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Big Funding Gap Between House, Senate on Addiction Issues


The U.S. Senate and House have both passed FY2000 spending bills affecting the bulk of federal funding for substance abuse. But the two bodies are decidedly split on how high a priority treatment and prevention should be in the overall budget picture, which has been haunted by the spending caps contained in the Balanced Budget Act of 1997.

The Senate bill, S-1650, cleared the Senate Appropriations Committee on a 19-0 vote on Sept. 28, and provides a $131 million increase to the substance abuse block grant, following the recommendation outlined in the Clinton administration's budget. If adopted, total block grant funding for FY2000 would stand at $1.72 billion.

$100 million of this increase, however, would be borrowed from the FY2001 budget in a controversial appropriations trick that creates the illusion of budget discipline while allowing lawmakers to exceed spending caps. Overall, the Senate would increase SAMHSA funding by $263 million.

The bill also maintains funding for the Center for Substance Abuse Treatment's knowledge development and application (KDA) grants program at $171 million (the same as in FY1999), and adds $4 million to the Center for Substance Abuse Prevention's (CSAP's) KDA program, for a proposed FY2000 total of $168 million. The latter is a $30 million increase over the Clinton administration's budget proposal for CSAP KDAs.

S-1650 is currently being debated on the Senate floor, but advocates in the addiction field are more concerned with the legislation's House counterpart, which cuts both KDA programs and provides no increases for the block grant. Passed only by a 32-26 margin in the House Appropriations Committee on Sept. 30, the House version of the Labor, Health and Human Services and Education spending bill would reduce CSAT KDAs by $34 million, and slash CSAP KDAs by $37 million. The House also would cut all funding for CSAP's High-Risk Youth program, which the Senate proposed maintaining at $7 million annually.

The House bill has drawn fire from groups like Community Anti-Drug Coalitions of America, which is urging members to contact their representatives to express support for the Senate version; and the Clinton administration, which said that the House cuts would deny treatment to 31,000 people with addiction problems.

S-1650 also includes an $850.8 million Youth Violence Prevention Initiative, which reallocates funds from a number of agencies to fund research, prevention, education and treatment programs. “Youth violence has become a public health problem that requires a national response,” noted the Senate in its conference report on Labor/HHS funding.

The Senate bill would establish a federal coordinating committee on youth violence, designates the Surgeon General to lead the government's violence-prevention efforts, and provides funding for a National Resource Center on Youth Violence Prevention and a network of 10 National Centers of Excellence to research and develop individual and community anti-violence interventions and curricula to train health care workers to identify violent behavior.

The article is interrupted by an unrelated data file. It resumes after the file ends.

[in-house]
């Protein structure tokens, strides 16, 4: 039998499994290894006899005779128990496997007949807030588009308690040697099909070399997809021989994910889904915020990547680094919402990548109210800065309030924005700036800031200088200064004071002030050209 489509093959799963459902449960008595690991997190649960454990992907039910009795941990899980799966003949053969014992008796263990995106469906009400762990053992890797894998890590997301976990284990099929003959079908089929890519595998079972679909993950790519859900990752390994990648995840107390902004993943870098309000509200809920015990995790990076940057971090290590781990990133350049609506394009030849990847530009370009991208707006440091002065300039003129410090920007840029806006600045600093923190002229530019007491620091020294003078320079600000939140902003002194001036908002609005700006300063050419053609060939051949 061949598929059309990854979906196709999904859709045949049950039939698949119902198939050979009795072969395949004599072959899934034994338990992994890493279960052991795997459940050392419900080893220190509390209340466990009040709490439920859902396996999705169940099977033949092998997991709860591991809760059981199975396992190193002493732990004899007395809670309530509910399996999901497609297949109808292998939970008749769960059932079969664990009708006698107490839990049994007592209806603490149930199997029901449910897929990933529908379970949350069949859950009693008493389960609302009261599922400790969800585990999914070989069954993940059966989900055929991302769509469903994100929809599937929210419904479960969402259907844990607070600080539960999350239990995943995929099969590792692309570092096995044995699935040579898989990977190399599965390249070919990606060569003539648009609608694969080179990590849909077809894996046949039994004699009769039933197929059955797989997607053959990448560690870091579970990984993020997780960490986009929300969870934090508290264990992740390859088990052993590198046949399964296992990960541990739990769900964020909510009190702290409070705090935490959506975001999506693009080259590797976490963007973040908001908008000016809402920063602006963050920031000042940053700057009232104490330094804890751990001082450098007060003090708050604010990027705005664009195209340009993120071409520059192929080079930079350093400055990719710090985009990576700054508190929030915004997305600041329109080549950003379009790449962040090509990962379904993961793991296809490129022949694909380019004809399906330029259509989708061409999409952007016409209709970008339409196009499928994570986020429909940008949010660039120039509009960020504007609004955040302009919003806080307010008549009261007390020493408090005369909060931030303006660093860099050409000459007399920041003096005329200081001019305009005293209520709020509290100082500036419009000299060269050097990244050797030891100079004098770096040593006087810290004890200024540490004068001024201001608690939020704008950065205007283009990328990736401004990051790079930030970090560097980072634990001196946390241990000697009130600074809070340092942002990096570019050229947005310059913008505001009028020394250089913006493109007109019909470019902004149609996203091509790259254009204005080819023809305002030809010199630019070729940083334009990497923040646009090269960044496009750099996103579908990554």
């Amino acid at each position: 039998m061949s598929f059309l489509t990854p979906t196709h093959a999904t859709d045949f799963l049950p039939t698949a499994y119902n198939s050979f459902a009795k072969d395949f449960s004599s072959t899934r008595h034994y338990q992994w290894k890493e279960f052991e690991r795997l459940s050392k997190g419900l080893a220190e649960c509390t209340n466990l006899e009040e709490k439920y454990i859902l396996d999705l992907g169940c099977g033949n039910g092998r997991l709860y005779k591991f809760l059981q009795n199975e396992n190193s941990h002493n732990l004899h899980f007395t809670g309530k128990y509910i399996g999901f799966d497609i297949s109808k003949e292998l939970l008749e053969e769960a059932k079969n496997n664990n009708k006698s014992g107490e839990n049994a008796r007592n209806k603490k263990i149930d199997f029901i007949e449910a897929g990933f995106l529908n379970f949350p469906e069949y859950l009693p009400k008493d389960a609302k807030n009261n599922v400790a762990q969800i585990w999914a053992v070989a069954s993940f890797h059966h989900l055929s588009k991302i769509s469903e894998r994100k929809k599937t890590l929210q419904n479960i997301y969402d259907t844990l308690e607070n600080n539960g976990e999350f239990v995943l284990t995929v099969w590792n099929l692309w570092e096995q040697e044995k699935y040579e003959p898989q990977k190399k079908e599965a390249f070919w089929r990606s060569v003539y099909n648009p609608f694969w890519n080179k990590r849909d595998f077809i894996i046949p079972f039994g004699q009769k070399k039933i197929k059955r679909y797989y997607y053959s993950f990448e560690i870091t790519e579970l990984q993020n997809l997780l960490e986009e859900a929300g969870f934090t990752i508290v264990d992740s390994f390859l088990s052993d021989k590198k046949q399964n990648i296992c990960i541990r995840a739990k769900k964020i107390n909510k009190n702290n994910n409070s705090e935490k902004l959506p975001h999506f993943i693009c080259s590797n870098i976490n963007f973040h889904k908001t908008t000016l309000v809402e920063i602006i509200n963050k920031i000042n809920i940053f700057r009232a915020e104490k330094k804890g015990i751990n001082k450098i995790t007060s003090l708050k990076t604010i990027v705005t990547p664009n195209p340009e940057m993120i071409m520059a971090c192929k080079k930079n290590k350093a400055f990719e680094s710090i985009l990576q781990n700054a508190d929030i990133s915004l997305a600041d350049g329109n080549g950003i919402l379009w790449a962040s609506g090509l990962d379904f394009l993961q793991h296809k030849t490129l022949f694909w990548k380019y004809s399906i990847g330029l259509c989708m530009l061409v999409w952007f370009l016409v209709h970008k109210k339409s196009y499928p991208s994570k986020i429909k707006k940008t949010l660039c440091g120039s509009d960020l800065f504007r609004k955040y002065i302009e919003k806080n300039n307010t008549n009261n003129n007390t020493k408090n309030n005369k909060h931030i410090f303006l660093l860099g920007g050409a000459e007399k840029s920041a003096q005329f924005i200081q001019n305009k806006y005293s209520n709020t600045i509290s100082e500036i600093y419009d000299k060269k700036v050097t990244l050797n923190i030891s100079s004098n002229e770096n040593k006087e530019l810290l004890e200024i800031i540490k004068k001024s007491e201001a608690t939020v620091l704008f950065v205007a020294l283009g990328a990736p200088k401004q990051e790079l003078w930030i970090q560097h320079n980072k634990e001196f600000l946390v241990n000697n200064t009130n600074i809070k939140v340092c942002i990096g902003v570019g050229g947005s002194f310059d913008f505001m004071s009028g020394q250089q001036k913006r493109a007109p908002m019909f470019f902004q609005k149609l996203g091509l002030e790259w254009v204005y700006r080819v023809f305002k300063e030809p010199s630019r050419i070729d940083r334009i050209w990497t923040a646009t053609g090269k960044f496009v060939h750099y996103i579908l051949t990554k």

Perhaps most significantly, the Senate plans to boost funding for after-school programs by $100 million under the 21st Century Community Learning Centers program, and provided an additional $40 million for school-based counselors. The Department of Education also would receive an additional $25 million to help local education agencies hire and train drug prevention and school safety coordinators. Funding increases for the National Institute of Mental Health, the National Institute on Drug Abuse (NIDA) and the National Institute on Alcohol Abuse and Alcoholism (NIAAA) also will be directed toward violence-prevention activities.

The Safe and Drug-Free Schools program, long the cornerstone of federal school-based prevention programs, would receive a $10 million increase for state programs and a $10 million increase for national programs under the Senate bill; the House calls for flat funding of Safe and Drug-Free Schools.

Partly as a result of new anti-violence initiatives, NIDA's budget would rise from $606 million in FY1999 to $683 million — a figure agreed upon by both the House and Senate. The Senate bill calls for a $32 million increase for NIAAA; the House would boost NIAAA funding by $21 million.

In other budget news, President Clinton signed the Treasury and General Government appropriations bill into law on Oct. 1, which includes $185 million for the Office of National Drug Control Policy's national youth anti-drug media campaign. The bill also includes $132 million for violence crime reduction programs, including the administration's Youth Gun Crime Interdiction Initiative.

Congress is still working on appropriations bills for Agriculture, Justice, Defense, Foreign Operations, Interior, Transportation, and VA/HUD. Since the deadline for passing the budget has passed, Congress passed a resolution on Sept. 28 to keep the government in operation at FY1999 levels until at least Oct. 21. Congress had passed an appropriations bill for the District of Colombia, but President Clinton vetoed it, expressing concern that provisions to overturn a voter referendum on medical marijuana and to bar funding of needle exchange programs violated the rights of D.C. citizens.

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